by Paul Deeter
In 2012 was suffering from falling into the has-been category, resting on the laurels of some excellent classic feature films. The movies he excelled at in the 80s, including Pee-Wee's Big Adventure and Edward Scissorhands of which I did a write-up on its incredible lasting power. He was a household name, somewhat infamously with the misconception of his directorial work on The Nightmare Before Christmas which he only produced, and the silliness of his stamp of Burtonesque style. Before the Wes Anderson problem, there was an issue with Burton falling into sameiness and exploiting and overly weird style to mask weaker storytelling over time. I've talked to hardcore Burton fans and also uber-haters; there seems to be no in between for his audience. But it can't be said that he doesn't take risks. His movies sometimes qualify for incredible prestige flicks like Ed Wood and Sweeney Todd: The Demon Barber of Fleet Street. His polarizing decision to recast his actors again and again in his movies does sometimes work. Johnny Depp is utilized well in his musical role in Sweeney Todd. Helena Bonham-Carter is always a treat. But sometimes Burton pulls new tricks out of his sleeves like the astounding Big Fish which handled a son's reconcile with his dying father in a fairy tale-esque story for the ages. But with the exception of Corpse Bride in 2005, Burton hadn't directed his own stop-motion feature film, just worked as a producer behind the scenes on them. Frankenweenie is his 2nd feature film in the medium, and its his best in years.
Frankenweenie is based on a live action short by Burton, with the basic premise of a boy who loses his dog and in his remorse attempts to bring him back. The Frankenstein inspired story is translated with the same moralistic question of resurrection, but on a more kid-digestible scale. Burton was inquired to adapt it in 2012 with the idea that the format could convey and portray another level of emotion and depth that couldn't quite translate on film. Burton got the opportunity to return to the created storyboards and models prepared for the live action feature, breathing new life into the designs in preparation for their animations. With a true love letter to the craft, the film doesn't cheat by allowing any CGI shortcuts; everything you see is the product of a hardworking team strictly confined to stop motion technology.
The film follows Victor Frankenstein, a young kid who tragically loses his dog Sparky in an accident (coincidentally before his upcoming science fair) and he chooses to attempt to resurrect Sparky. In the style of the classic tale, Victor utilizes medieval and risky technology to resurrect Sparky, with the whole kite and lightning effect thrown in. While it may appear at first that the experiment did not work, Sparky wakes slowly to Victor's awe. The following story is the tale of Sparky (aptly named for his penchant to spark electricity from the nodes in his neck) and his hijinks in the quirky neighborhood built in this film. Victor does his best to keep Sparky a secret, while also researching the technology of revival in animals for better and worse. Neighboring bullies loom in on the discovery and eventually all heck breaks loose.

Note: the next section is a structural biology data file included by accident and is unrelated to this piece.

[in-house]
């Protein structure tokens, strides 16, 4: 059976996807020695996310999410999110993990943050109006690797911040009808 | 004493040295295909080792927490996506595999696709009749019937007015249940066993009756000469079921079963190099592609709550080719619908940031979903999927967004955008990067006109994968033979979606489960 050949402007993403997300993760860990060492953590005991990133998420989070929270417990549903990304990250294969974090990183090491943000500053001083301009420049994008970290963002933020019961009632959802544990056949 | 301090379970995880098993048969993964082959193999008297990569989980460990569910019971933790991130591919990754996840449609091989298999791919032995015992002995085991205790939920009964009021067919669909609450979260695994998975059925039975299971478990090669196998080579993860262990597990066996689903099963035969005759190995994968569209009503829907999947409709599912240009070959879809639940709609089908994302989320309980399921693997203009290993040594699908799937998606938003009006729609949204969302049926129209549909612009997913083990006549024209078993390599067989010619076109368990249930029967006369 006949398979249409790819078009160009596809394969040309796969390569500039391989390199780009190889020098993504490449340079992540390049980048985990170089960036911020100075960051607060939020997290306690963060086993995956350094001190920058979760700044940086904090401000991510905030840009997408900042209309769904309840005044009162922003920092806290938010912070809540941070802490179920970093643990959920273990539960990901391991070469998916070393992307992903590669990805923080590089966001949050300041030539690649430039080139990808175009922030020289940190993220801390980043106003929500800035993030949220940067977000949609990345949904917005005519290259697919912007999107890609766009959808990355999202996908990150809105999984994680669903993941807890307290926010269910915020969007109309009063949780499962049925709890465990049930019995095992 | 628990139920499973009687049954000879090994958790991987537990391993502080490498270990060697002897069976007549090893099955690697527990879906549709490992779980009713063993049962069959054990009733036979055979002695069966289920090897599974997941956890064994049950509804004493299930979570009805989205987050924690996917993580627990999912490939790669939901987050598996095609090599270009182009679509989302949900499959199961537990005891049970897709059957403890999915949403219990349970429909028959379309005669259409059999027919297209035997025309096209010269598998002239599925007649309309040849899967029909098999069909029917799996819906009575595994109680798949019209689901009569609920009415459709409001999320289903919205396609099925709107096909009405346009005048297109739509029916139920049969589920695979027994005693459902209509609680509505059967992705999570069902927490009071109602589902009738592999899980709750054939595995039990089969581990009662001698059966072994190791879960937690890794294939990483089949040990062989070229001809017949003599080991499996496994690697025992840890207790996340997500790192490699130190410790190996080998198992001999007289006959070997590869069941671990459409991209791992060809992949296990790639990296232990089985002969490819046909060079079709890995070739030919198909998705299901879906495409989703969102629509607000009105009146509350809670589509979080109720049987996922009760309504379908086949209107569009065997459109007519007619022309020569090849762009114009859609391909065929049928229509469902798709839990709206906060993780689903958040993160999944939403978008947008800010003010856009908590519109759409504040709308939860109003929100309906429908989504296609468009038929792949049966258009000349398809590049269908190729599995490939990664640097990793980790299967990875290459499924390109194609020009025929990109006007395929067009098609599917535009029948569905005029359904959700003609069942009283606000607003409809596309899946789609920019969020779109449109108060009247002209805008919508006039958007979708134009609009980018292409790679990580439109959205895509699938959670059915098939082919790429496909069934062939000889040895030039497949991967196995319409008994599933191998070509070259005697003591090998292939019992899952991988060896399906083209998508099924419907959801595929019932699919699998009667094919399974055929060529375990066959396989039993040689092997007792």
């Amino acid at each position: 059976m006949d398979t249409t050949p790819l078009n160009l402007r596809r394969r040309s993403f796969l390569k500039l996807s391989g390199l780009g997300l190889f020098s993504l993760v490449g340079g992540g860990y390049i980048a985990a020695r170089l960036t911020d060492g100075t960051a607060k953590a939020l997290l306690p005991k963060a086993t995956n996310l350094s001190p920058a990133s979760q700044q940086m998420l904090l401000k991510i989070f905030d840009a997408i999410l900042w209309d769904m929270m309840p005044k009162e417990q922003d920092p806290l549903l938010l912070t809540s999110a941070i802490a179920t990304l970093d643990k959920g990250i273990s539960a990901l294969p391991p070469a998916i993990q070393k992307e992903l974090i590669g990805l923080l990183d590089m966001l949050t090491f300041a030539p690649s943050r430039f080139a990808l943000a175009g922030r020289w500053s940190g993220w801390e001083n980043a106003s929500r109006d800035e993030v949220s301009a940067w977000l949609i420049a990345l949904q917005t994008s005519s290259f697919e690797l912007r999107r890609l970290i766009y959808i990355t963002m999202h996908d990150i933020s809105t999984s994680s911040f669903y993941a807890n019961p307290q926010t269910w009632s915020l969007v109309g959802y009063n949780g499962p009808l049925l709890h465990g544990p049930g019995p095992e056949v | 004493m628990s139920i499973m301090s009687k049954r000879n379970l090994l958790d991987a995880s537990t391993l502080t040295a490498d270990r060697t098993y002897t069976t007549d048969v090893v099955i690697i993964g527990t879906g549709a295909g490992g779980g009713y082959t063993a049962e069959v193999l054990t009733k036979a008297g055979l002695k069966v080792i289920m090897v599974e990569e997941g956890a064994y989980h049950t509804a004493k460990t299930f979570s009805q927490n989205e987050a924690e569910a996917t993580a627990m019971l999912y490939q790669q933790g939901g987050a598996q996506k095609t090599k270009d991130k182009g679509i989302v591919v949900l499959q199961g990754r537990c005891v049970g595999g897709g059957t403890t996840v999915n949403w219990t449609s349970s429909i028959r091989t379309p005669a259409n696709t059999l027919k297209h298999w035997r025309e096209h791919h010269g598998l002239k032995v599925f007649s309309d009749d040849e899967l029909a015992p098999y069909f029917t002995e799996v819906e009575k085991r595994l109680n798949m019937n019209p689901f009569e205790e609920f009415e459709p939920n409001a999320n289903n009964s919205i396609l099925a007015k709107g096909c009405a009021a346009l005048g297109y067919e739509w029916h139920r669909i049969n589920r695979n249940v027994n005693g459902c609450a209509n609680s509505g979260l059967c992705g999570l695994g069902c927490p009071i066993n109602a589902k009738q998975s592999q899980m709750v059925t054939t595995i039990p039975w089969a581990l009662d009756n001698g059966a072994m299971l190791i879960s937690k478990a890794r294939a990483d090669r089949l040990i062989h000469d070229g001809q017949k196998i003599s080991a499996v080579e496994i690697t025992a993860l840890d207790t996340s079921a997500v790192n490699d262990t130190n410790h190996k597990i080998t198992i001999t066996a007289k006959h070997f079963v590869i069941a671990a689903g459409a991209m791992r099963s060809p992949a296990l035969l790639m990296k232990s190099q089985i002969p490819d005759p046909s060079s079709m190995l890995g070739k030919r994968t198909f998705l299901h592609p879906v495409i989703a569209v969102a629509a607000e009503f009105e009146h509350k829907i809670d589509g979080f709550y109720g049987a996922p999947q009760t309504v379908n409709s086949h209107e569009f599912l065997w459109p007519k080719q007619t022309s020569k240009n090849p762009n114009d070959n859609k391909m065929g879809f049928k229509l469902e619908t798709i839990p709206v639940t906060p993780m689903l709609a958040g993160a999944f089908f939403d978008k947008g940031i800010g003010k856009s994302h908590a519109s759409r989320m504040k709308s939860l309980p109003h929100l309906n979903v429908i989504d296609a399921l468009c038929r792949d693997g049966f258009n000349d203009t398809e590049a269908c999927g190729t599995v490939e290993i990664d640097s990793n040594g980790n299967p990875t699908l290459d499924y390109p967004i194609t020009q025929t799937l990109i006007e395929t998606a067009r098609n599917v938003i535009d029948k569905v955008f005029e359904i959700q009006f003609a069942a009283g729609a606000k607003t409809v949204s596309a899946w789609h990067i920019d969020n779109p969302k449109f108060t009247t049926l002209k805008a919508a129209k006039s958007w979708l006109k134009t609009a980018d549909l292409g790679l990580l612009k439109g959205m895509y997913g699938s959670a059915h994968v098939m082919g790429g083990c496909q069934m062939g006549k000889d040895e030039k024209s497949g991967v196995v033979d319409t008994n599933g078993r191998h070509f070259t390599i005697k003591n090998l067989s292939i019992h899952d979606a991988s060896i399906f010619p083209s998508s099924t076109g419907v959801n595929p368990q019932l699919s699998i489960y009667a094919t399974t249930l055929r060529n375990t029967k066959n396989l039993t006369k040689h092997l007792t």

The movie does not break new ground narratively outside of its technical achievements. The comedic take on Frankenstein has been covered by many others including Mel Brooks with Young Frankenstein. But the love for the craft here, along with the sweet and sentimentality exploring a bond between a boy and his dog is enough to melt young hearts and old. Burton has sometimes risked his kids' movies to entering a dark territory that might polarize audiences from taking their kids. He seems to hit a nice middle-ground here. The setup is tragic and a little heavy for kids. But there are lots of moments of youth-addressed humor, including the dog's neck leaking when he drinks water.
After its production, Frankenweenie had a IMAX-3D release, a first for both a black and white film and also a stop-motion feature. It garnered many nominations including at the Academy and Globes. It also was a box office success and critically acclaimed at a steady 87% on Rotten Tomatoes.
Frankenweenie is proof that Tim Burton still has some tricks up his sleeves. He fell into uneven territory in the early 2010s, and maybe hasn't quite captured that magic ever since. But its nice to feel the kid in him come through when he returns to projects like the short live-action film he adapted here. Its nostalgia for his youth and nostalgia for the quality of his career. Original, sentimental and sweet without too much sugar, Frankenweenie may make you hug your own dog a little tighter while you watch.